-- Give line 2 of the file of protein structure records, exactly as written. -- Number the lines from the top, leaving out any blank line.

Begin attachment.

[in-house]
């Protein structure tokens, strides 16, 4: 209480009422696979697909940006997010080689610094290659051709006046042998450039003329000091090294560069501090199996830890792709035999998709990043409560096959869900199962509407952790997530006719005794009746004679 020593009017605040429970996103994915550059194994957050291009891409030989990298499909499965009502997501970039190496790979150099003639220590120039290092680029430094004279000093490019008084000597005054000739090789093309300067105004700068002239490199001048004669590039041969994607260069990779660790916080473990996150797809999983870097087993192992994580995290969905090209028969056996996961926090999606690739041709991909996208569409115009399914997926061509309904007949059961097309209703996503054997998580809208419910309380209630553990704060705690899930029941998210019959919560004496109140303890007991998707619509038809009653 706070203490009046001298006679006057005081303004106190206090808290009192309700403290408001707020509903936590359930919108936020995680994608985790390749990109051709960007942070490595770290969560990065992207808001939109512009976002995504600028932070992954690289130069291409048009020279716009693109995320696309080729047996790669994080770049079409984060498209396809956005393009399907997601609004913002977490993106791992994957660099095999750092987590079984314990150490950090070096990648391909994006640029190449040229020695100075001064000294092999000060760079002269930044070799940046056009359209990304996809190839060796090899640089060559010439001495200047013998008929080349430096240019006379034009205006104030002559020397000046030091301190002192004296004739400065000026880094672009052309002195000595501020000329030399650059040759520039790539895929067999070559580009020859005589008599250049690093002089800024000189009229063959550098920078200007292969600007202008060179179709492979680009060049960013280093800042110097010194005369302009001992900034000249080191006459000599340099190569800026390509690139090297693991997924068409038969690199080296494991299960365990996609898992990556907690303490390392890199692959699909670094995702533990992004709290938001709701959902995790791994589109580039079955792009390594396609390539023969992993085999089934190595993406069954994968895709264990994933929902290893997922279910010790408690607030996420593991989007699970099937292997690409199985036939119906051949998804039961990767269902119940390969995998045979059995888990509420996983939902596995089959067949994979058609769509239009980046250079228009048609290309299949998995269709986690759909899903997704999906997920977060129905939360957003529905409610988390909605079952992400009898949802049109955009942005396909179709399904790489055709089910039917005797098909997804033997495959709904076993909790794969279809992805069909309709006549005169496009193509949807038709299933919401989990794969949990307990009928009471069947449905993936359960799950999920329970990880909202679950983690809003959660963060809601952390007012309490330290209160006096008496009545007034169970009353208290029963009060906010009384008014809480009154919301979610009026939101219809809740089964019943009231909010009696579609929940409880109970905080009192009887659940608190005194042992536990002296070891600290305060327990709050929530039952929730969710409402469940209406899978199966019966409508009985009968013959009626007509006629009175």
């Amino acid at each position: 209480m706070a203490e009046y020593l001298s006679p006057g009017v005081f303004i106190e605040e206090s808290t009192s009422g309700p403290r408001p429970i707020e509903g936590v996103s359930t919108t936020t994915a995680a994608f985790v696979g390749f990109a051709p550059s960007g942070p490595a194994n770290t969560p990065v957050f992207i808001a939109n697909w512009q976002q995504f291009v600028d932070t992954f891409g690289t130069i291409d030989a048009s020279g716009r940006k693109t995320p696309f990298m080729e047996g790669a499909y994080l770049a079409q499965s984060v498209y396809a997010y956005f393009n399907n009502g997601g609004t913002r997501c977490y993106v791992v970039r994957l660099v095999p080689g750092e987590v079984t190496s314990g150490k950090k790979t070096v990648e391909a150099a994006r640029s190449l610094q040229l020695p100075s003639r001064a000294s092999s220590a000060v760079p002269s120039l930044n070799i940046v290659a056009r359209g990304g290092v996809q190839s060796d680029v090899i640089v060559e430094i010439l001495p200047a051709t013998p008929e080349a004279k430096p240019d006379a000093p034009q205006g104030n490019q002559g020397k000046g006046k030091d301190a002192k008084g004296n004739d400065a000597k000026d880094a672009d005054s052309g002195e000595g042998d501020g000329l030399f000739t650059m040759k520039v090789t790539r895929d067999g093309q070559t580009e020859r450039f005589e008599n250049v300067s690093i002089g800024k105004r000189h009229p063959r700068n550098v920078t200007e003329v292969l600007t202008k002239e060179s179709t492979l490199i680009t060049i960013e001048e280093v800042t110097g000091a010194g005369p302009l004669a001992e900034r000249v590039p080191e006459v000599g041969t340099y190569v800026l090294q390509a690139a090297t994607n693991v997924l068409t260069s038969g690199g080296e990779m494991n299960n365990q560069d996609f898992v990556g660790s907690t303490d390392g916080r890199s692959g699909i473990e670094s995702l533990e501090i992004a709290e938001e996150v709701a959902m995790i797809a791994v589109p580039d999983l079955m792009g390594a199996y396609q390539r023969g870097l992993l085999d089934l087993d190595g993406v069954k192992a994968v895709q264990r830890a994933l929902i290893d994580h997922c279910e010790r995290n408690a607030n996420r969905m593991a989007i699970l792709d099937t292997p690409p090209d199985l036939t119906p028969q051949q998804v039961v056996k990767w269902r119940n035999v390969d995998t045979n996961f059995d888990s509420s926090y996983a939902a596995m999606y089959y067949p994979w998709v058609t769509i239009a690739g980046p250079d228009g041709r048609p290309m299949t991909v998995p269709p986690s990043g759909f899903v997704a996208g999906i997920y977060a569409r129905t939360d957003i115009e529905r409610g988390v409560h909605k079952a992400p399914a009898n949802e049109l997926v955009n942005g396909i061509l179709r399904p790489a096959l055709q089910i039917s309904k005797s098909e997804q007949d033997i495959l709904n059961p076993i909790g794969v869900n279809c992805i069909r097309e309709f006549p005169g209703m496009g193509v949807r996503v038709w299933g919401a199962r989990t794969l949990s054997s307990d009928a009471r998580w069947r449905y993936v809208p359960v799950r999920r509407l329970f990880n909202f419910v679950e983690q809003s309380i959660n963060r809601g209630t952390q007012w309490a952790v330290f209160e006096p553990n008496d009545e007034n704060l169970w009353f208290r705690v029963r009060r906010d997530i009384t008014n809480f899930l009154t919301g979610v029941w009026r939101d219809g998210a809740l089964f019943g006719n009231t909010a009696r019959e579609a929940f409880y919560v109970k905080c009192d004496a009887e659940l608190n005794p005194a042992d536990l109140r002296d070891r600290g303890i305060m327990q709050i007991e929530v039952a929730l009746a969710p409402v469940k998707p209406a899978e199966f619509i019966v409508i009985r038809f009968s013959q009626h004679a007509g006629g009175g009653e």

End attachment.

């Protein structure tokens, strides 16, 4: 209480009422696979697909940006997010080689610094290659051709006046042998450039003329000091090294560069501090199996830890792709035999998709990043409560096959869900199962509407952790997530006719005794009746004679 020593009017605040429970996103994915550059194994957050291009891409030989990298499909499965009502997501970039190496790979150099003639220590120039290092680029430094004279000093490019008084000597005054000739090789093309300067105004700068002239490199001048004669590039041969994607260069990779660790916080473990996150797809999983870097087993192992994580995290969905090209028969056996996961926090999606690739041709991909996208569409115009399914997926061509309904007949059961097309209703996503054997998580809208419910309380209630553990704060705690899930029941998210019959919560004496109140303890007991998707619509038809009653 706070203490009046001298006679006057005081303004106190206090808290009192309700403290408001707020509903936590359930919108936020995680994608985790390749990109051709960007942070490595770290969560990065992207808001939109512009976002995504600028932070992954690289130069291409048009020279716009693109995320696309080729047996790669994080770049079409984060498209396809956005393009399907997601609004913002977490993106791992994957660099095999750092987590079984314990150490950090070096990648391909994006640029190449040229020695100075001064000294092999000060760079002269930044070799940046056009359209990304996809190839060796090899640089060559010439001495200047013998008929080349430096240019006379034009205006104030002559020397000046030091301190002192004296004739400065000026880094672009052309002195000595501020000329030399650059040759520039790539895929067999070559580009020859005589008599250049690093002089800024000189009229063959550098920078200007292969600007202008060179179709492979680009060049960013280093800042110097010194005369302009001992900034000249080191006459000599340099190569800026390509690139090297693991997924068409038969690199080296494991299960365990996609898992990556907690303490390392890199692959699909670094995702533990992004709290938001709701959902995790791994589109580039079955792009390594396609390539023969992993085999089934190595993406069954994968895709264990994933929902290893997922279910010790408690607030996420593991989007699970099937292997690409199985036939119906051949998804039961990767269902119940390969995998045979059995888990509420996983939902596995089959067949994979058609769509239009980046250079228009048609290309299949998995269709986690759909899903997704999906997920977060129905939360957003529905409610988390909605079952992400009898949802049109955009942005396909179709399904790489055709089910039917005797098909997804033997495959709904076993909790794969279809992805069909309709006549005169496009193509949807038709299933919401989990794969949990307990009928009471069947449905993936359960799950999920329970990880909202679950983690809003959660963060809601952390007012309490330290209160006096008496009545007034169970009353208290029963009060906010009384008014809480009154919301979610009026939101219809809740089964019943009231909010009696579609929940409880109970905080009192009887659940608190005194042992536990002296070891600290305060327990709050929530039952929730969710409402469940209406899978199966019966409508009985009968013959009626007509006629009175």